Recently, I have been thinking about a basic programmable gain amplifier that can be quickly set up with minimal electronic components, with the idea of sharing experimental circuits that can be easily handled by most of the readers.
So, here is the design idea for a distinctive programmable gain amplifier. Its operation is straightforward and intuitive.
This is in fact a textbook non-inverting programmable gain amplifier design. Those who recall the op amp theory, just note that gain of this non-inverting amplifier is set by the ratio (RF/RX)+1
To ‘program’ the gain, we can change out the value of RX by switching some resistors in and out through some analog switches as pointed in the below figure.
So, the amplifier’s gain can be varied handily via a bunch of resistors and analog switches. Toggling the analog switches one at a time (perhaps thru logic bits) swaps the resistors in the op amp’s feedback network effectively changing the gain.
Keep note at this point that most silicon switches have an on-resistance (RON) in the range of circa 50Ω-500Ω which limits the gain accuracy to some extent. Therefore, the gain formula should be modified as G = (RF/RX+RON)+1
As you might expect, there are several ways for potential betterments – we will get in to that after a while. It is time to look at another version of the canonical programmable gain amplifier design idea.
As you can see, a 4066 bilateral switch IC is employed here to digitally switch the feedback network resistors. The CMOS chip contains four analog switches which can be controlled by a digital signal (H=ON/L=OFF).
For the bilateral switch it does not matter in which direction the analog signal is applied, but according to TI datasheet, the closed switch has a typical on-resistance fairly close to 470Ω at 5V VDD (TA=25°C) and 180Ω when VDD=10V.
Sadly, the on-resistance varies from device to device. It varies with temperature and voltage level as well. So, if overall accuracy is essential, then consider the following alternatives:
- Small Signal Relays/Reed Relays
- Low on-resistance (RDSON) Mosfets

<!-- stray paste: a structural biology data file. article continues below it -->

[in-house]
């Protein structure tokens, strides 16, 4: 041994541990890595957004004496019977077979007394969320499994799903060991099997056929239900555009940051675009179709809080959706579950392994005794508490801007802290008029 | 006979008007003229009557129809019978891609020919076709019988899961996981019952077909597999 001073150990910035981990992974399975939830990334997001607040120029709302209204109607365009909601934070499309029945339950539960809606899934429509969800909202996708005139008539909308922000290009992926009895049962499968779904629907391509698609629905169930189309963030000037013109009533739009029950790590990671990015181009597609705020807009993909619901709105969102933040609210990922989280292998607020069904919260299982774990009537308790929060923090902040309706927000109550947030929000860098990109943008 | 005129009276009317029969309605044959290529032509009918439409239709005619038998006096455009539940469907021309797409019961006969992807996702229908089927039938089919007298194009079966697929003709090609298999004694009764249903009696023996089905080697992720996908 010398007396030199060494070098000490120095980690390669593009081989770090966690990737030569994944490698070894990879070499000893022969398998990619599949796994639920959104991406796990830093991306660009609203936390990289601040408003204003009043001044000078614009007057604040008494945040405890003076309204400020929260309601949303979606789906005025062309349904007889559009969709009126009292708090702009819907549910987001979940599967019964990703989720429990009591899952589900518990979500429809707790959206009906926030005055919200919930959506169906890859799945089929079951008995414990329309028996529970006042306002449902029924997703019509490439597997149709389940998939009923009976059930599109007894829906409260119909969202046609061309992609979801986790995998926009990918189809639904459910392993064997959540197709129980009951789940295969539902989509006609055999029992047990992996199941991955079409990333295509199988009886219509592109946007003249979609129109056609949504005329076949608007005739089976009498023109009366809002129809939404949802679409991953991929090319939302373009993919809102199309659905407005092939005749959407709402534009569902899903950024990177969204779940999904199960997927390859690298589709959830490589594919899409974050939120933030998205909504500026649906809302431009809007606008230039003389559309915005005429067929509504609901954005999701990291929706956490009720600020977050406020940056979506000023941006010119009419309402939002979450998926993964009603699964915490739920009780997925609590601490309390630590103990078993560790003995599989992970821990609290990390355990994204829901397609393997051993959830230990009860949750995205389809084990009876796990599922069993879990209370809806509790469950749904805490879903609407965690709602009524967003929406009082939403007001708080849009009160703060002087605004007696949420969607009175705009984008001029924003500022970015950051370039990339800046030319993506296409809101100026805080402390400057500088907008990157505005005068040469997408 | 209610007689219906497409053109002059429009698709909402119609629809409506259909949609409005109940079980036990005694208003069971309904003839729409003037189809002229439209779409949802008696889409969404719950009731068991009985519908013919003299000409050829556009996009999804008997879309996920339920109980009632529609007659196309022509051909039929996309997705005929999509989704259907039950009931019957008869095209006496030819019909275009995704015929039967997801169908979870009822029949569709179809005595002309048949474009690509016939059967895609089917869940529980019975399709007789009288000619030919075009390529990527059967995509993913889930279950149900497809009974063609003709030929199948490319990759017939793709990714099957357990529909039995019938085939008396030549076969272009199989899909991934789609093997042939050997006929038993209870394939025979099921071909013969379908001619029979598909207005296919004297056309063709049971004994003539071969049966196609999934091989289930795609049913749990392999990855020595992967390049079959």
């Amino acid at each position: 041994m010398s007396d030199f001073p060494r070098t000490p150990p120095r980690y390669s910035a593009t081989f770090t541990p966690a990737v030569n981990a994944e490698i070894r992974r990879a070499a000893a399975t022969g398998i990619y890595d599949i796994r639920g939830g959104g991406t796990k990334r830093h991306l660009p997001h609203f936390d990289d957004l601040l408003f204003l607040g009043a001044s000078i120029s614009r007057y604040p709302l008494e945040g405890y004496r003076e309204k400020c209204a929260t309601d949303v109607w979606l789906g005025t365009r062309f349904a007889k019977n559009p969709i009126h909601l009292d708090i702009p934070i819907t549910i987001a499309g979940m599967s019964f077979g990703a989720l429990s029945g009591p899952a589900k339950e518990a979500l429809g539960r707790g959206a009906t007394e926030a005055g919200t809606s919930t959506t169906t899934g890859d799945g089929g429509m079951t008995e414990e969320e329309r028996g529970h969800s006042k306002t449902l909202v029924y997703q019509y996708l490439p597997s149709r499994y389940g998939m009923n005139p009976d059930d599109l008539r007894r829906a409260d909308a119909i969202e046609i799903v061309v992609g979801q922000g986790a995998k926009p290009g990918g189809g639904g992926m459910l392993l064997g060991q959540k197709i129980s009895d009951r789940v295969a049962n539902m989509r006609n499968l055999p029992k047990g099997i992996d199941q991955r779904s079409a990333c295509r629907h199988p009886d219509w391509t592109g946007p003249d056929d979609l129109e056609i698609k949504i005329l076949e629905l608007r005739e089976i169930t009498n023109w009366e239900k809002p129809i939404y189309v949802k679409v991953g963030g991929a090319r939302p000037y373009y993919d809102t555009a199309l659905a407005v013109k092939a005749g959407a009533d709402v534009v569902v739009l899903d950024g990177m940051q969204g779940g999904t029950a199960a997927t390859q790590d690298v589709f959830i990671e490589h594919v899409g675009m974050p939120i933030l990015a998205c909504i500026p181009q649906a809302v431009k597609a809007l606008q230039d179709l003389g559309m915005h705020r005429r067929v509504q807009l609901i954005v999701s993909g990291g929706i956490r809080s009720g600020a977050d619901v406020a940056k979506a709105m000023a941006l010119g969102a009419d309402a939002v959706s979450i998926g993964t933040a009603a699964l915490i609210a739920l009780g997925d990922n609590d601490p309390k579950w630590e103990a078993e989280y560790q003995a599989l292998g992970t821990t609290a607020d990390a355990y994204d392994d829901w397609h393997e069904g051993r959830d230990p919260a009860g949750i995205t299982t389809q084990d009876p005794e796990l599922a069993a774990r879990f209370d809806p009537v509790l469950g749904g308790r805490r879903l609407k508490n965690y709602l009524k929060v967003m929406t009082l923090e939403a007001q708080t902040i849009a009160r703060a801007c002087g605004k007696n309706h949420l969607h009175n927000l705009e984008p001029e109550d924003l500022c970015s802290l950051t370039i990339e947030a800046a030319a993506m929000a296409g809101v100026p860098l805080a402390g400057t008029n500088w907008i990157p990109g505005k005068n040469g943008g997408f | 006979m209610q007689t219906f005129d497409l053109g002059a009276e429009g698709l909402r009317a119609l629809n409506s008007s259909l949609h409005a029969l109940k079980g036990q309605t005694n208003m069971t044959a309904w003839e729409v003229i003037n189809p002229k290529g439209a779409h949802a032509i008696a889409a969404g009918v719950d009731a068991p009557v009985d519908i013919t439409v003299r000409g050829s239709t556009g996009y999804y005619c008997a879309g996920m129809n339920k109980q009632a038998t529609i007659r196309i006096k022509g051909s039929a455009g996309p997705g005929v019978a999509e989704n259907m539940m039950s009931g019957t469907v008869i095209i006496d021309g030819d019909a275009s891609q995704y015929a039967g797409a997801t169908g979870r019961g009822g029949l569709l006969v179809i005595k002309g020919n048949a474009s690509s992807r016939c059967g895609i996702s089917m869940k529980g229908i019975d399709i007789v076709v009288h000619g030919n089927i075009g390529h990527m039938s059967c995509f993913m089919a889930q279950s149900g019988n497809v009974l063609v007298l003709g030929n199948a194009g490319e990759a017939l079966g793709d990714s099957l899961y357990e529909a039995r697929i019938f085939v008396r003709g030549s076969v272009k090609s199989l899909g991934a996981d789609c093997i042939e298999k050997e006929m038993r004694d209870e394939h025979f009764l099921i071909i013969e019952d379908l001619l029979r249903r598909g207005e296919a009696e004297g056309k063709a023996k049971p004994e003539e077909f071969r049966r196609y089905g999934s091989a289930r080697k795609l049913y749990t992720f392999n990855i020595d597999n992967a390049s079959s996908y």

- Low Ohmic resistance (RON) SPST switch ICs such as ADG412
The alternative setup shown below wipes out the drawbacks of the on-resistance problem.
Like in the previous configuration, we can change the gain by individually closing the gain selector switches.
However, a closer look shows that on-resistance is not in series with the gain selector resistors. But a slight offset error occurs due to the bias current flowing through the switch.
Moreover, the switch’s on-resistance and capacitance to ground at the input of the op amp, create a low-pass filter (LPF) in the feedback loop that may thrust the response towards ringing or oscillation. Therefore, you might need a small (pF) capacitor across R1 to keep it stable.
Jumping to a quick conclusion, a programmable gain amplifier, in concept, is an op amp-based noninverting amplifier with user-programmable gain. It is usually used in analog signal processing schemes where an input signal has deficient amplitude. It can also be used as a unity gain amplifier to buffer the inputs of lower impedance segments.
Needless to say, you can simply use a regular potentiometer in a programmable gain amplifier design for manual gain adjustments. But if you need gain adjustments by way of digital control it might not be a walk in the park. As with any design there are unseen problems to watch out for!
You can also make your own PGA using a digital potentiometer (with SPI or I2C interface) and an op amp. As a proven example, the venerable MCP41010 digital potentiometer lets you to insert a digitally controlled resistance into a PGA circuit.
Finally note that readymade Chinese modules with the MCP41010 and AD620/623 Integrated Circuits (ICs) are also still available from several sources (see below). Those looking for crosscuts can try such generic modules without much effort.
Well, stay tuned for further thoughts on this complex topic. Thanks for reading!